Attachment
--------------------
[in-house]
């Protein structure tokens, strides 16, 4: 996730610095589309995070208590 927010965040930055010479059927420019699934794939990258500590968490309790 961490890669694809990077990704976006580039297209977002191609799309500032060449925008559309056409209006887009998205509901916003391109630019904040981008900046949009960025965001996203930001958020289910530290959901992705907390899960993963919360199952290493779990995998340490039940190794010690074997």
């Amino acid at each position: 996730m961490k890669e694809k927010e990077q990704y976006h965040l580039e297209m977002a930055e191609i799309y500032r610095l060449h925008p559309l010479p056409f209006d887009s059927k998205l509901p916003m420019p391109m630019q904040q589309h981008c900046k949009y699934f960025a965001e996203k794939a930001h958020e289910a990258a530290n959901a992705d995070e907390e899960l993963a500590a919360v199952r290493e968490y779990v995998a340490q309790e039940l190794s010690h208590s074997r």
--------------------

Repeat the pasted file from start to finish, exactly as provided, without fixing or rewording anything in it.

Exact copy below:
[in-house]
């Protein structure tokens, strides 16, 4: 996730610095589309995070208590 927010965040930055010479059927420019699934794939990258500590968490309790 961490890669694809990077990704976006580039297209977002191609799309500032060449925008559309056409209006887009998205509901916003391109630019904040981008900046949009960025965001996203930001958020289910530290959901992705907390899960993963919360199952290493779990995998340490039940190794010690074997």
């Amino acid at each position: 996730m961490k890669e694809k927010e990077q990704y976006h965040l580039e297209m977002a930055e191609i799309y500032r610095l060449h925008p559309l010479p056409f209006d887009s059927k998205l509901p916003m420019p391109m630019q904040q589309h981008c900046k949009y699934f960025a965001e996203k794939a930001h958020e289910a990258a530290n959901a992705d995070e907390e899960l993963a500590a919360v199952r290493e968490y779990v995998a340490q309790e039940l190794s010690h208590s074997r």